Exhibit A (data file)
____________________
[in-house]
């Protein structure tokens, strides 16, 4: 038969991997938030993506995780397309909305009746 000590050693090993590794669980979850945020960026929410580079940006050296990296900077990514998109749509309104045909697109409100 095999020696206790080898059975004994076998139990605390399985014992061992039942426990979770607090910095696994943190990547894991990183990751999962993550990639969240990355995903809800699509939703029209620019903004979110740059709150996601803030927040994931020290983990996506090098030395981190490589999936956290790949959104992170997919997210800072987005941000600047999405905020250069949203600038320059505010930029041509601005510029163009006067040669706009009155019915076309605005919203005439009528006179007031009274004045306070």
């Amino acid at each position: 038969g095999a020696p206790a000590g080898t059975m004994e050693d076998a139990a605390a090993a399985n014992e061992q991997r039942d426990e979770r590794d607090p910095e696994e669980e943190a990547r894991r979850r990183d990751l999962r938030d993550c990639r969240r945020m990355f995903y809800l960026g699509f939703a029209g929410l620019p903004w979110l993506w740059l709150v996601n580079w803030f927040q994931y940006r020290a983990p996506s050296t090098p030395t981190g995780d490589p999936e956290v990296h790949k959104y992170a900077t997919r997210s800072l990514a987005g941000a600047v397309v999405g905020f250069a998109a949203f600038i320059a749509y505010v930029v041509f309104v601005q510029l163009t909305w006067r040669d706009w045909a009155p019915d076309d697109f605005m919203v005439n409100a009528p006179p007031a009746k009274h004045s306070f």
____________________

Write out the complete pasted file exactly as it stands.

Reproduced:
[in-house]
């Protein structure tokens, strides 16, 4: 038969991997938030993506995780397309909305009746 000590050693090993590794669980979850945020960026929410580079940006050296990296900077990514998109749509309104045909697109409100 095999020696206790080898059975004994076998139990605390399985014992061992039942426990979770607090910095696994943190990547894991990183990751999962993550990639969240990355995903809800699509939703029209620019903004979110740059709150996601803030927040994931020290983990996506090098030395981190490589999936956290790949959104992170997919997210800072987005941000600047999405905020250069949203600038320059505010930029041509601005510029163009006067040669706009009155019915076309605005919203005439009528006179007031009274004045306070």
């Amino acid at each position: 038969g095999a020696p206790a000590g080898t059975m004994e050693d076998a139990a605390a090993a399985n014992e061992q991997r039942d426990e979770r590794d607090p910095e696994e669980e943190a990547r894991r979850r990183d990751l999962r938030d993550c990639r969240r945020m990355f995903y809800l960026g699509f939703a029209g929410l620019p903004w979110l993506w740059l709150v996601n580079w803030f927040q994931y940006r020290a983990p996506s050296t090098p030395t981190g995780d490589p999936e956290v990296h790949k959104y992170a900077t997919r997210s800072l990514a987005g941000a600047v397309v999405g905020f250069a998109a949203f600038i320059a749509y505010v930029v041509f309104v601005q510029l163009t909305w006067r040669d706009w045909a009155p019915d076309d697109f605005m919203v005439n409100a009528p006179p007031a009746k009274h004045s306070f």